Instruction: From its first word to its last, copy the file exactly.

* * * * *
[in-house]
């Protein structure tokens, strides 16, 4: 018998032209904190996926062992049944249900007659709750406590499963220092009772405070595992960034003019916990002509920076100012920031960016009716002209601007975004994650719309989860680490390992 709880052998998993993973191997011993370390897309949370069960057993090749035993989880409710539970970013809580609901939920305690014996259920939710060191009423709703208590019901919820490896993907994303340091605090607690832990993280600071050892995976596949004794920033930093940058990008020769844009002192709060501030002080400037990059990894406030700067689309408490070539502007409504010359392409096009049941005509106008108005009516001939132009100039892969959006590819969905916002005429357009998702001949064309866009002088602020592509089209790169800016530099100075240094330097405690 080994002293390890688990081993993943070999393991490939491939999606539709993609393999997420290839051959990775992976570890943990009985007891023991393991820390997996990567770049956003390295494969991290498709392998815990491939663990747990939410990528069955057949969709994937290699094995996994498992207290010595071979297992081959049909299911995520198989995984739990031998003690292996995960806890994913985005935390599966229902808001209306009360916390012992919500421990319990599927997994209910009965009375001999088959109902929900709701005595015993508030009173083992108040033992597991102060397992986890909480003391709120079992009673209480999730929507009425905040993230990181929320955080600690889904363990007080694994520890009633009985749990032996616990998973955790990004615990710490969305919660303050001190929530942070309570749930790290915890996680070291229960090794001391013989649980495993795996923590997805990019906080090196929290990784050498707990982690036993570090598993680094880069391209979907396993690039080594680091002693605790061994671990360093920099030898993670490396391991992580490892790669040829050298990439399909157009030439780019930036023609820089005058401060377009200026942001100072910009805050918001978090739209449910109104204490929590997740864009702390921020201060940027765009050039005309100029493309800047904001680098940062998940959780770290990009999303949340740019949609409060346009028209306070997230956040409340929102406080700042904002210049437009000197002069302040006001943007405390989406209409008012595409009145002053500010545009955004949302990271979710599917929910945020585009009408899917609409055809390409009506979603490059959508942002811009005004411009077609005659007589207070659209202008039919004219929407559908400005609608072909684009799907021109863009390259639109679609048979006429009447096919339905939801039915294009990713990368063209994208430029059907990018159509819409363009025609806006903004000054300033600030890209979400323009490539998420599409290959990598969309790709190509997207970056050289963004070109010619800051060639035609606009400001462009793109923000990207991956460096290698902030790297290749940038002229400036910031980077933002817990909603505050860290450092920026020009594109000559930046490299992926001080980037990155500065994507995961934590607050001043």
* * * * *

[in-house]
């Protein structure tokens, strides 16, 4: 018998032209904190996926062992049944249900007659709750406590499963220092009772405070595992960034003019916990002509920076100012920031960016009716002209601007975004994650719309989860680490390992 709880052998998993993973191997011993370390897309949370069960057993090749035993989880409710539970970013809580609901939920305690014996259920939710060191009423709703208590019901919820490896993907994303340091605090607690832990993280600071050892995976596949004794920033930093940058990008020769844009002192709060501030002080400037990059990894406030700067689309408490070539502007409504010359392409096009049941005509106008108005009516001939132009100039892969959006590819969905916002005429357009998702001949064309866009002088602020592509089209790169800016530099100075240094330097405690 080994002293390890688990081993993943070999393991490939491939999606539709993609393999997420290839051959990775992976570890943990009985007891023991393991820390997996990567770049956003390295494969991290498709392998815990491939663990747990939410990528069955057949969709994937290699094995996994498992207290010595071979297992081959049909299911995520198989995984739990031998003690292996995960806890994913985005935390599966229902808001209306009360916390012992919500421990319990599927997994209910009965009375001999088959109902929900709701005595015993508030009173083992108040033992597991102060397992986890909480003391709120079992009673209480999730929507009425905040993230990181929320955080600690889904363990007080694994520890009633009985749990032996616990998973955790990004615990710490969305919660303050001190929530942070309570749930790290915890996680070291229960090794001391013989649980495993795996923590997805990019906080090196929290990784050498707990982690036993570090598993680094880069391209979907396993690039080594680091002693605790061994671990360093920099030898993670490396391991992580490892790669040829050298990439399909157009030439780019930036023609820089005058401060377009200026942001100072910009805050918001978090739209449910109104204490929590997740864009702390921020201060940027765009050039005309100029493309800047904001680098940062998940959780770290990009999303949340740019949609409060346009028209306070997230956040409340929102406080700042904002210049437009000197002069302040006001943007405390989406209409008012595409009145002053500010545009955004949302990271979710599917929910945020585009009408899917609409055809390409009506979603490059959508942002811009005004411009077609005659007589207070659209202008039919004219929407559908400005609608072909684009799907021109863009390259639109679609048979006429009447096919339905939801039915294009990713990368063209994208430029059907990018159509819409363009025609806006903004000054300033600030890209979400323009490539998420599409290959990598969309790709190509997207970056050289963004070109010619800051060639035609606009400001462009793109923000990207991956460096290698902030790297290749940038002229400036910031980077933002817990909603505050860290450092920026020009594109000559930046490299992926001080980037990155500065994507995961934590607050001043």